Preparing for the New Form 1099-NEC, Nonemployee Compensation

The IRS has reintroduced Form 1099-NEC to help clarify the separate filing deadlines on Form 1099-MISC. Companies that make payments to nonemployee service providers and vendors could face a challenging Form 1099 reporting season for 2020 because of this new form.

Background of Form 1099-MISC

Before the 2015 Protecting Americans from Tax Hikes Act (PATH Act), taxpayers could file one Form 1099-MISC with the IRS to report nonemployee compensation and miscellaneous income items by February 28 each year. The PATH Act changed the Form 1099-MISC due date to January 31 for reporting nonemployee compensation to the IRS. The due date to the recipient remained January 31.

Because of the due date change for filing the nonemployee compensation with the IRS, taxpayers had to separate nonemployee compensation using two Form 1099s. This created a lot of confusion for business owners and taxpayers, but it also caused the IRS to mistakenly treat any Form 1099 received after the January 31 deadline as late.

To alleviate the undue burden on separate filings, the IRS has resurrected Form 1099-NEC, last used in 1982, to separate nonemployee expenses and clear up the confusion.

Moving Forward with Form 1099-NEC

Beginning with the 2020 tax year, the IRS will require Form 1099-NEC to be used exclusively to report nonemployee compensation if the payments to the nonemployee totaled $600 or more. Businesses that historically reported payments in Box 7 of Form 1099-MISC will now use the new Form 1099-NEC. The good ol’ Form 1099-MISC is still around but will only be used to report miscellaneous income only, such as rent, royalties or certain payments to attorneys.

The deadline for filing Form 1099-NEC will remain on January 31. The deadline for filing other Forms 1099 & 1096 remains February 28, if filing by paper, and March 31, if filing electronically. The deadline for submitting either Form 1099-NEC or Form 1099-MISC to the recipient will remain on January 31.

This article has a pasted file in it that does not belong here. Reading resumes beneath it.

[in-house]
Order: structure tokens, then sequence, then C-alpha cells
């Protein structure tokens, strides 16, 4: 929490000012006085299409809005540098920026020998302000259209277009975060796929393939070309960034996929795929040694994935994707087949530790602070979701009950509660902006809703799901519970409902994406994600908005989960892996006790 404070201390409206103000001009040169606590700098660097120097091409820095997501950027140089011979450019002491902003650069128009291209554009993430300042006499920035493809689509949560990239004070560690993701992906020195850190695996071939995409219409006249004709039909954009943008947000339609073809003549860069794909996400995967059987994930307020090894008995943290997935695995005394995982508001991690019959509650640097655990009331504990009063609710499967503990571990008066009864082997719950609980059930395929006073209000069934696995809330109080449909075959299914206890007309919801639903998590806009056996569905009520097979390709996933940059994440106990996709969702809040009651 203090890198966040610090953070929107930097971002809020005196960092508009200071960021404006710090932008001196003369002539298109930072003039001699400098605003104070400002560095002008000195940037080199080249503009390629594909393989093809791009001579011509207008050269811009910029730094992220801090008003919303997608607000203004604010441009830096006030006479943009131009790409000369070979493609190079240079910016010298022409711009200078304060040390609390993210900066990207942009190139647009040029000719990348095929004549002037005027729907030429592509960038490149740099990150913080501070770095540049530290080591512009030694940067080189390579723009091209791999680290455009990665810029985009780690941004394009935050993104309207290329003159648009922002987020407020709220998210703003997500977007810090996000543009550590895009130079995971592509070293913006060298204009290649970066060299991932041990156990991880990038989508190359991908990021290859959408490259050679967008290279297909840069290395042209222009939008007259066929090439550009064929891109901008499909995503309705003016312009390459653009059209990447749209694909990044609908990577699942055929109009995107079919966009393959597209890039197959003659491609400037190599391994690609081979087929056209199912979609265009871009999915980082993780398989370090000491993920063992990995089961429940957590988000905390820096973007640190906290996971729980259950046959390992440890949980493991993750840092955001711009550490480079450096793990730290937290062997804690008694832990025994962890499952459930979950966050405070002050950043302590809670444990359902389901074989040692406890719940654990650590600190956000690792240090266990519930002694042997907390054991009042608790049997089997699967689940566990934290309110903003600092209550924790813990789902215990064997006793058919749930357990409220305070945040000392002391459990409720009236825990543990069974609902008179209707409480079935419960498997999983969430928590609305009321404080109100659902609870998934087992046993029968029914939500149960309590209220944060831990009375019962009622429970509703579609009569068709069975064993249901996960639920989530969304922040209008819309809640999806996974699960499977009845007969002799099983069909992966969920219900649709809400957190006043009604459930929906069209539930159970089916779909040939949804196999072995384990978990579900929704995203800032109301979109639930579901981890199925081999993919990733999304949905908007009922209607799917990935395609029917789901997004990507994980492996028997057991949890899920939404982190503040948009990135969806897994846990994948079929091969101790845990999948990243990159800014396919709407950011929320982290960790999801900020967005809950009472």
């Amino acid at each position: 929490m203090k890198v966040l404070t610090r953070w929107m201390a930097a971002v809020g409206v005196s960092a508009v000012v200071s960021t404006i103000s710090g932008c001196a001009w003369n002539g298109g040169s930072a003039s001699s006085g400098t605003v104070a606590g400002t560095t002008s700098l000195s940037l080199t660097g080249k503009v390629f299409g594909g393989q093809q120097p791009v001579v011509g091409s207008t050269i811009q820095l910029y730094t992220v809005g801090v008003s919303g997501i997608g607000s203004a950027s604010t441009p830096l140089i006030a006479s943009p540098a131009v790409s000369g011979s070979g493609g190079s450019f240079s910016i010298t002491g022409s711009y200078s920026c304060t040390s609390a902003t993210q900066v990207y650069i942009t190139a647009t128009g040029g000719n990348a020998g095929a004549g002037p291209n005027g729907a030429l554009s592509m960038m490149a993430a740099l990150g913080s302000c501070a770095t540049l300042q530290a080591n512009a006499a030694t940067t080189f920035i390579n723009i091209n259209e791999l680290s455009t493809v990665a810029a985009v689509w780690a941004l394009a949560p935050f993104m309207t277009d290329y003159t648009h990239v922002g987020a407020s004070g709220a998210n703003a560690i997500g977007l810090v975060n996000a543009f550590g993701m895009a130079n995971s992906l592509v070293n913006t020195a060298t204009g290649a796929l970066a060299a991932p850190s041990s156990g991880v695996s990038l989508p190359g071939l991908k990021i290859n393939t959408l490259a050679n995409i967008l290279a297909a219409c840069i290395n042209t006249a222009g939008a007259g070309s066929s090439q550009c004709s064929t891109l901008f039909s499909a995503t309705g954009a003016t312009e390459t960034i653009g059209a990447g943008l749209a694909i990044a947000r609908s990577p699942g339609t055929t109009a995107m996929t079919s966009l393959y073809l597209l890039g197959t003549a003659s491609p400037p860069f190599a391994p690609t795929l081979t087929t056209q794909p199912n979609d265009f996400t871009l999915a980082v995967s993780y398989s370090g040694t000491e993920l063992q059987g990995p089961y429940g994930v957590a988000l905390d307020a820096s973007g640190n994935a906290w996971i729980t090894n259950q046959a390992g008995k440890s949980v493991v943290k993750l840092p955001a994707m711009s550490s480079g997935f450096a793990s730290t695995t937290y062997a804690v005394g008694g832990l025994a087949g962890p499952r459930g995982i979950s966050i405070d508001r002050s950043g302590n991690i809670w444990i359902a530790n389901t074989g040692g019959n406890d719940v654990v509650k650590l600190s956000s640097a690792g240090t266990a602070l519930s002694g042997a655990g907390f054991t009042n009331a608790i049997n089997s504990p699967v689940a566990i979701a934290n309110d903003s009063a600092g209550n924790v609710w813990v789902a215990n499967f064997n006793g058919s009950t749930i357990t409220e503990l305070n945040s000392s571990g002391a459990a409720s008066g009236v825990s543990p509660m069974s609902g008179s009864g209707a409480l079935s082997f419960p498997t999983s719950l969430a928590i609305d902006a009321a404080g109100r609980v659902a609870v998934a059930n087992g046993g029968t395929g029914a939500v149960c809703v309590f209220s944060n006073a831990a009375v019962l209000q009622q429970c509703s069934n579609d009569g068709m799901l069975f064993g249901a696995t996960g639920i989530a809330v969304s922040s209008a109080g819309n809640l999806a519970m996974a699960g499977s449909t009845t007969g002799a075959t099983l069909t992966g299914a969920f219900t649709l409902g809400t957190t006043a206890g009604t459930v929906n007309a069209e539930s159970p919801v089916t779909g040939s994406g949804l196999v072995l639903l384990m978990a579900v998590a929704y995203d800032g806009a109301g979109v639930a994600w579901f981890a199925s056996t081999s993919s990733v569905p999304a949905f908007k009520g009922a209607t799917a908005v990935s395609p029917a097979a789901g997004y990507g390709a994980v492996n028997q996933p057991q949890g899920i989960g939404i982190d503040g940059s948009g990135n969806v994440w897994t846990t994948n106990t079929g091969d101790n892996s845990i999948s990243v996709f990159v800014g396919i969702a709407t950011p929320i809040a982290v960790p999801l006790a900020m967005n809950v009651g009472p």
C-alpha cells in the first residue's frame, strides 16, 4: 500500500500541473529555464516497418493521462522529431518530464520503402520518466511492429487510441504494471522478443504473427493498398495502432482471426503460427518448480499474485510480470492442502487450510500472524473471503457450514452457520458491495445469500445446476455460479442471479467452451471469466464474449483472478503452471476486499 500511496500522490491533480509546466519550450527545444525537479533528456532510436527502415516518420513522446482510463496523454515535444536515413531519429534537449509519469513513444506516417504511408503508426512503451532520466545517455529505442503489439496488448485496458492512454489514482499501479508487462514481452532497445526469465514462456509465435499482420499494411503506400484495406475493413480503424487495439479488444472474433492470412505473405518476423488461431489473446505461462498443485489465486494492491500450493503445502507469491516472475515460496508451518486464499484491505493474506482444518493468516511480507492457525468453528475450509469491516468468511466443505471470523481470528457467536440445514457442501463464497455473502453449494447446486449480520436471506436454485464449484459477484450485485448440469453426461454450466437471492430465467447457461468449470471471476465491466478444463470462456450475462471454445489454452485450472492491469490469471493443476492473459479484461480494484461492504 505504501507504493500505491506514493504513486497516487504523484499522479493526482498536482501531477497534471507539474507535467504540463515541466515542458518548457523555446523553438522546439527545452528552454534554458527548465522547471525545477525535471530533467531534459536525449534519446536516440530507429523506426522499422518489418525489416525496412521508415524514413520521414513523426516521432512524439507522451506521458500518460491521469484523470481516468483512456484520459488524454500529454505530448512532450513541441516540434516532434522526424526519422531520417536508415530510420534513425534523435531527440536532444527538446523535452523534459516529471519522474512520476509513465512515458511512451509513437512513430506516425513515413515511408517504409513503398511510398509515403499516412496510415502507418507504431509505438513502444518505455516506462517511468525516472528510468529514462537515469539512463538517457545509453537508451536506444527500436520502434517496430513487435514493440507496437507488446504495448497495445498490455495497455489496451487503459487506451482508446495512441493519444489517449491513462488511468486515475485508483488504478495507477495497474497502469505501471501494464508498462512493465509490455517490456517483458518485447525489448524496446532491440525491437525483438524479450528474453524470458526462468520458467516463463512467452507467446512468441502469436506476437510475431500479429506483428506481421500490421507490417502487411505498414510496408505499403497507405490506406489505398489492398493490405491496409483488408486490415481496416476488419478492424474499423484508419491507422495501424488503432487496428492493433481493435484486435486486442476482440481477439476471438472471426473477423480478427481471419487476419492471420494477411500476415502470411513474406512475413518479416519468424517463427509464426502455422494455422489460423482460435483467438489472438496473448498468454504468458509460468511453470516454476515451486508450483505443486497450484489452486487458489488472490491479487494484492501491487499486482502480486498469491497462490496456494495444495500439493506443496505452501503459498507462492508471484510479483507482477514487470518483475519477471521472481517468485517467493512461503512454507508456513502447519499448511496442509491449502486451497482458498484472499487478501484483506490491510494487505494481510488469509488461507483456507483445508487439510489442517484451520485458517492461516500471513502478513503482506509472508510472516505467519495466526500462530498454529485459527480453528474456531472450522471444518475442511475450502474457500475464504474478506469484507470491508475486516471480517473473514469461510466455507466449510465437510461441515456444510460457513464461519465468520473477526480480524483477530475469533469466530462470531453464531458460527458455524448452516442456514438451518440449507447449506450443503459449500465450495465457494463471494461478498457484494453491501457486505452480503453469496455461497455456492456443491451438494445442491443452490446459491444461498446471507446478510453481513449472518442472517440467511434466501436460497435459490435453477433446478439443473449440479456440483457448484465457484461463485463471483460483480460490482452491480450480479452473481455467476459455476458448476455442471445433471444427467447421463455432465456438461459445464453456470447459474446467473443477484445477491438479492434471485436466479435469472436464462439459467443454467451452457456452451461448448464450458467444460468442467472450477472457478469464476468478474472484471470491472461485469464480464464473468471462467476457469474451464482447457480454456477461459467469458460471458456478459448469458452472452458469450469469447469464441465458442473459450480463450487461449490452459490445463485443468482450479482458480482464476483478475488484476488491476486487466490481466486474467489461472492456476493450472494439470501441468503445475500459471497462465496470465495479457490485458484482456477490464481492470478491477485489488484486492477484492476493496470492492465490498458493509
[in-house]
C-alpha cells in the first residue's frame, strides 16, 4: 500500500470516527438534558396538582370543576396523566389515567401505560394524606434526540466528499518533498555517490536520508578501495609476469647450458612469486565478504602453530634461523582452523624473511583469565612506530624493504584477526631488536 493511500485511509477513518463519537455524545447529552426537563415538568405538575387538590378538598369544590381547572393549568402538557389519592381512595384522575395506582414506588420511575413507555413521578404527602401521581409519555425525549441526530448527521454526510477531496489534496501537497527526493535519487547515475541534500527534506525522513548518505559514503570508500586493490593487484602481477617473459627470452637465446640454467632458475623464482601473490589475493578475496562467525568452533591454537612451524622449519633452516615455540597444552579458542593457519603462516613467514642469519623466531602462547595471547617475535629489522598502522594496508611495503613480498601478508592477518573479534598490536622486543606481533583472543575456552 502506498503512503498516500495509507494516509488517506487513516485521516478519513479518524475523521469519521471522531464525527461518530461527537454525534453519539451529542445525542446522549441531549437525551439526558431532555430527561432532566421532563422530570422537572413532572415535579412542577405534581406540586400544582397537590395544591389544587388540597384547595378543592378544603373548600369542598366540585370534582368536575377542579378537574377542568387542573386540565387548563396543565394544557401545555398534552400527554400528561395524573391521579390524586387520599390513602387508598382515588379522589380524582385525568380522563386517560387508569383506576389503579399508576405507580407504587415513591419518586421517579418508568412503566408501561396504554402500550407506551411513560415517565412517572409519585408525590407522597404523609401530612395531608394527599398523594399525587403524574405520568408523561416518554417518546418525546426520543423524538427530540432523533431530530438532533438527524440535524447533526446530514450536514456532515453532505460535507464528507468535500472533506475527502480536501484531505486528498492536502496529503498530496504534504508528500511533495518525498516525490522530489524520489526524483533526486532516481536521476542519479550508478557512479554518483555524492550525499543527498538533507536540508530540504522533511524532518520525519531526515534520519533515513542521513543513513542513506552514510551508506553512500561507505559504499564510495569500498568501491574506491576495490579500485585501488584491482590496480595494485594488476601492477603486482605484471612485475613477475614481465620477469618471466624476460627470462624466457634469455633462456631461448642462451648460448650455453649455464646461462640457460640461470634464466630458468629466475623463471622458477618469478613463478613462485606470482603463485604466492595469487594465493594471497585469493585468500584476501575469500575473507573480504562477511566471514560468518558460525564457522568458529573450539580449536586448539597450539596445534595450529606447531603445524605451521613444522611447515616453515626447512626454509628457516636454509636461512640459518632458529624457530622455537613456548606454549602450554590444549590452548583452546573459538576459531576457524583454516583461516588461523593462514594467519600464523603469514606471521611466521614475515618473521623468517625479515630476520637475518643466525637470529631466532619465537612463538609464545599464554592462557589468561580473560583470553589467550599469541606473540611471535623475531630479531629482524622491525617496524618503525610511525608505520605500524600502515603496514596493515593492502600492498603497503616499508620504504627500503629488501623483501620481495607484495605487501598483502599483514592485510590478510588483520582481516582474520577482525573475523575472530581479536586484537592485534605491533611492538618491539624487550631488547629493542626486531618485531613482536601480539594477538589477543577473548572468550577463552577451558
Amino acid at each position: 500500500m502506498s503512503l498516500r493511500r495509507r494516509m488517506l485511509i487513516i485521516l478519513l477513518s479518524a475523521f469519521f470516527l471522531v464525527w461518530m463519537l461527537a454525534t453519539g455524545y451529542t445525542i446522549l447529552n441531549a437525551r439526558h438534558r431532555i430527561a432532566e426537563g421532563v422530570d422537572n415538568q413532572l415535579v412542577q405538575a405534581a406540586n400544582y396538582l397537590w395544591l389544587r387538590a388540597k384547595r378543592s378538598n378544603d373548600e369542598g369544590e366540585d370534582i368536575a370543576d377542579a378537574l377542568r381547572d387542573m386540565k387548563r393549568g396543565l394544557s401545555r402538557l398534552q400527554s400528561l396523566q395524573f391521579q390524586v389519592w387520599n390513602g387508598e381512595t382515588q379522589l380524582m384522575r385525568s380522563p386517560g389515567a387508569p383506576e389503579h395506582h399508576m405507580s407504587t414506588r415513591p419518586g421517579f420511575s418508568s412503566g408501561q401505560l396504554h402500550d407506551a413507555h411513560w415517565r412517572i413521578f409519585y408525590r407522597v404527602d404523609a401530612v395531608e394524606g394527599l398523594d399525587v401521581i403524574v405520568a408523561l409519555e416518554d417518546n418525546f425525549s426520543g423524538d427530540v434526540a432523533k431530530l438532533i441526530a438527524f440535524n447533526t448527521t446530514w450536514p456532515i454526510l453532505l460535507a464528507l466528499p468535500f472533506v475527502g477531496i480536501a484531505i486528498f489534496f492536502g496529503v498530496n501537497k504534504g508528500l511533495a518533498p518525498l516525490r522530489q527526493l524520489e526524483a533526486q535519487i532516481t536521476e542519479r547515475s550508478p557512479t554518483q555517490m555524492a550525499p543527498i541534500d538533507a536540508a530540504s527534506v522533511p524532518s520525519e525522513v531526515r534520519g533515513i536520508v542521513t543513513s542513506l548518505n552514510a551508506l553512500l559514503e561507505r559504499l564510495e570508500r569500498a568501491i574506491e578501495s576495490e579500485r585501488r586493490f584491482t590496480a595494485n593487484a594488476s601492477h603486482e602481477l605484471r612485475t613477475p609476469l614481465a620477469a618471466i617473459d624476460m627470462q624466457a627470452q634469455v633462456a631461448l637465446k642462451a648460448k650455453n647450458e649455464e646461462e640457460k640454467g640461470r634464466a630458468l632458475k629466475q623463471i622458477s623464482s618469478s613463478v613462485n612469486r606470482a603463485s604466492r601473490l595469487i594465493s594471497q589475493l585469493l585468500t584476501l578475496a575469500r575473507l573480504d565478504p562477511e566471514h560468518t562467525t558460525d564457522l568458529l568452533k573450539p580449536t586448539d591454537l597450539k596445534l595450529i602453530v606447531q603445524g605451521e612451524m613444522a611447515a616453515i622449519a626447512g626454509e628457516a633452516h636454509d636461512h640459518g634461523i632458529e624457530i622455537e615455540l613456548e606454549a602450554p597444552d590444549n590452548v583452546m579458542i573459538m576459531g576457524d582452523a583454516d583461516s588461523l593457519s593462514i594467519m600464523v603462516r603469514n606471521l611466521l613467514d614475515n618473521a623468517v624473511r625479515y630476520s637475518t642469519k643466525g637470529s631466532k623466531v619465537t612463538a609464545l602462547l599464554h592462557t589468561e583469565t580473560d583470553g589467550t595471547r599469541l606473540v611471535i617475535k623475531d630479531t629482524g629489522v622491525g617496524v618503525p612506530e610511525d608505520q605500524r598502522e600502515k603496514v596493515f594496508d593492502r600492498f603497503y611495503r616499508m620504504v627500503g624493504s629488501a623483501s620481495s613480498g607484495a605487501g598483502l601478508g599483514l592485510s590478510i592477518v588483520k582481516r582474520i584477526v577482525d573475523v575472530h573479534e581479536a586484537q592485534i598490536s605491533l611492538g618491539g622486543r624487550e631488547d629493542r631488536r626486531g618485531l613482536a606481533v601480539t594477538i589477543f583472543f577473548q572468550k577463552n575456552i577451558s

If the filing deadline is missed, penalties are assessed as follows:

  • $50 if you file within 30 days
  • $100 if you file more than 30 days late, but before August 1
  • $250 if you file on or after August 1

Defining Nonemployee Compensation

Nonemployee compensation is defined as payments to someone not on the payroll, on a contract basis to complete a project or work assignment.

A business is required to file a Form 1099-NEC if all four of the following conditions are satisfied:

  1. Payment is made to someone who is not your employee,
  2. Payment is made for services incurred during your trade or business,
  3. Payment was made to an individual, partnership, estate, including certain payments to a corporation (i.e. attorney fees),
  4. Payments made totaled at least $600 for the year.

Businesses must also file Form 1099-NEC for each person who was subject to backup withholding of federal income tax.

Examples of payments for which a Form 1099-NEC is required include:

  • Professional service fees to attorneys for legal services, architects, contractors, etc.
  • Payments for parts or materials used to perform services if incidental to such service
  • Commissions paid to nonemployee sales personnel

Delivery Instructions for Form 1099-NEC

Like Form 1099-MISC, there are multiple copies of Form 1099-NEC you must distribute. Below is the instruction for each copy and its recipient below:

  • Copy A: The IRS
  • Copy 1: State tax department, if applicable
  • Copy B: Independent contractor
  • Copy 2: Independent contractor
  • Copy C: Keep in your business records

Newly hired independent contractors must fill out Form W-9. Then, you can use their Form W-9 to fill out Form 1099-NEC. The new filing continues to include:

  1. Payor’s information
  2. Your Taxpayer Identification Number (TIN)
  3. Recipient’s information
  4. Total nonemployee compensation amount
  5. Federal and state income tax withheld (if applicable)

Not only do employers have to keep the new 1099-NEC on their radars, but they also need to mark their calendars for a new nonemployee compensation due date. Beginning in 2021, send copies of Form 1099-NEC to workers you paid nonemployee compensation to during the year by January 31 or the next business day (if it falls on a weekend).

Your BMF Advisor stands ready to help you navigate your new filing requirements or any other tax planning needs.

About the Authors

John E. Jenkins
John E. Jenkins
Partner, Taxation Services
Samantha M. Rathburn
Samantha M. Rathburn
Senior Manager, Taxation Services


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